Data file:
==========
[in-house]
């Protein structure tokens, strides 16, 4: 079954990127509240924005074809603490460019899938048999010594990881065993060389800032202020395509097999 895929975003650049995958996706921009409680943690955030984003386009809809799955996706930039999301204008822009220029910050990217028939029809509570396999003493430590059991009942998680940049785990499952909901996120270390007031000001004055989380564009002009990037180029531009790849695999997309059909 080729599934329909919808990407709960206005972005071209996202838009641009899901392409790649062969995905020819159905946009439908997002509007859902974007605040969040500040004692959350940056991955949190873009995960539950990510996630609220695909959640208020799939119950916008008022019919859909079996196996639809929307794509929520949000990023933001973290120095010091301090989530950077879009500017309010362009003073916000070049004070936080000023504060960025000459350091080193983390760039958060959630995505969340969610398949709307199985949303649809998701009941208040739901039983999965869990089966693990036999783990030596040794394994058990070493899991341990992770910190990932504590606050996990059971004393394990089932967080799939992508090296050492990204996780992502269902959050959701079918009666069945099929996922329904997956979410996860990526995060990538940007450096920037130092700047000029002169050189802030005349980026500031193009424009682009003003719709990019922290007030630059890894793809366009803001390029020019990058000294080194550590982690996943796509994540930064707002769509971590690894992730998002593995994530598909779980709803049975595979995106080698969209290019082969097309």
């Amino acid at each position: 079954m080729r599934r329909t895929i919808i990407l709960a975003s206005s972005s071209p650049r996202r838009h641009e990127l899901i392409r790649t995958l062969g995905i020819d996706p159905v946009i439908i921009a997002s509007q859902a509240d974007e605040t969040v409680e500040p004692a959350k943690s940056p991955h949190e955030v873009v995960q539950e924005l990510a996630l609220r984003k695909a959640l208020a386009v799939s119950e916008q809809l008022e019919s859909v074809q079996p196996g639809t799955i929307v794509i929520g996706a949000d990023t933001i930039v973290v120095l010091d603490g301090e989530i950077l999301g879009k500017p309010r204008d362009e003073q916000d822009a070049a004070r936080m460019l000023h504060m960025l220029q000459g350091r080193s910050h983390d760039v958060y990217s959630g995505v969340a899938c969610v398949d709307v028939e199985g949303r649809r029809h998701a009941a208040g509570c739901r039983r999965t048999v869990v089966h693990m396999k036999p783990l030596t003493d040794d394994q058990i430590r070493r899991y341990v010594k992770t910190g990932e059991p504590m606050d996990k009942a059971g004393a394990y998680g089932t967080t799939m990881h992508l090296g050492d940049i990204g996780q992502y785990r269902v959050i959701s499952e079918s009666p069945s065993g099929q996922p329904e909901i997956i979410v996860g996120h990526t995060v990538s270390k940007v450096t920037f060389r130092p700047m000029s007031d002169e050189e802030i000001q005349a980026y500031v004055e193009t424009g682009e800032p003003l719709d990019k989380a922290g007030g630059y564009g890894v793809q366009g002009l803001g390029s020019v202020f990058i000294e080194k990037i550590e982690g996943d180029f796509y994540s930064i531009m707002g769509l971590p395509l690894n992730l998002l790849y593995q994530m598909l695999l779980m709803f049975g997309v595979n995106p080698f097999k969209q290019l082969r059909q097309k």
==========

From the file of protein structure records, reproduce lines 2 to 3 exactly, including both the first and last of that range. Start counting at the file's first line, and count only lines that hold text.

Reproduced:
């Protein structure tokens, strides 16, 4: 079954990127509240924005074809603490460019899938048999010594990881065993060389800032202020395509097999 895929975003650049995958996706921009409680943690955030984003386009809809799955996706930039999301204008822009220029910050990217028939029809509570396999003493430590059991009942998680940049785990499952909901996120270390007031000001004055989380564009002009990037180029531009790849695999997309059909 080729599934329909919808990407709960206005972005071209996202838009641009899901392409790649062969995905020819159905946009439908997002509007859902974007605040969040500040004692959350940056991955949190873009995960539950990510996630609220695909959640208020799939119950916008008022019919859909079996196996639809929307794509929520949000990023933001973290120095010091301090989530950077879009500017309010362009003073916000070049004070936080000023504060960025000459350091080193983390760039958060959630995505969340969610398949709307199985949303649809998701009941208040739901039983999965869990089966693990036999783990030596040794394994058990070493899991341990992770910190990932504590606050996990059971004393394990089932967080799939992508090296050492990204996780992502269902959050959701079918009666069945099929996922329904997956979410996860990526995060990538940007450096920037130092700047000029002169050189802030005349980026500031193009424009682009003003719709990019922290007030630059890894793809366009803001390029020019990058000294080194550590982690996943796509994540930064707002769509971590690894992730998002593995994530598909779980709803049975595979995106080698969209290019082969097309």
């Amino acid at each position: 079954m080729r599934r329909t895929i919808i990407l709960a975003s206005s972005s071209p650049r996202r838009h641009e990127l899901i392409r790649t995958l062969g995905i020819d996706p159905v946009i439908i921009a997002s509007q859902a509240d974007e605040t969040v409680e500040p004692a959350k943690s940056p991955h949190e955030v873009v995960q539950e924005l990510a996630l609220r984003k695909a959640l208020a386009v799939s119950e916008q809809l008022e019919s859909v074809q079996p196996g639809t799955i929307v794509i929520g996706a949000d990023t933001i930039v973290v120095l010091d603490g301090e989530i950077l999301g879009k500017p309010r204008d362009e003073q916000d822009a070049a004070r936080m460019l000023h504060m960025l220029q000459g350091r080193s910050h983390d760039v958060y990217s959630g995505v969340a899938c969610v398949d709307v028939e199985g949303r649809r029809h998701a009941a208040g509570c739901r039983r999965t048999v869990v089966h693990m396999k036999p783990l030596t003493d040794d394994q058990i430590r070493r899991y341990v010594k992770t910190g990932e059991p504590m606050d996990k009942a059971g004393a394990y998680g089932t967080t799939m990881h992508l090296g050492d940049i990204g996780q992502y785990r269902v959050i959701s499952e079918s009666p069945s065993g099929q996922p329904e909901i997956i979410v996860g996120h990526t995060v990538s270390k940007v450096t920037f060389r130092p700047m000029s007031d002169e050189e802030i000001q005349a980026y500031v004055e193009t424009g682009e800032p003003l719709d990019k989380a922290g007030g630059y564009g890894v793809q366009g002009l803001g390029s020019v202020f990058i000294e080194k990037i550590e982690g996943d180029f796509y994540s930064i531009m707002g769509l971590p395509l690894n992730l998002l790849y593995q994530m598909l695999l779980m709803f049975g997309v595979n995106p080698f097999k969209q290019l082969r059909q097309k």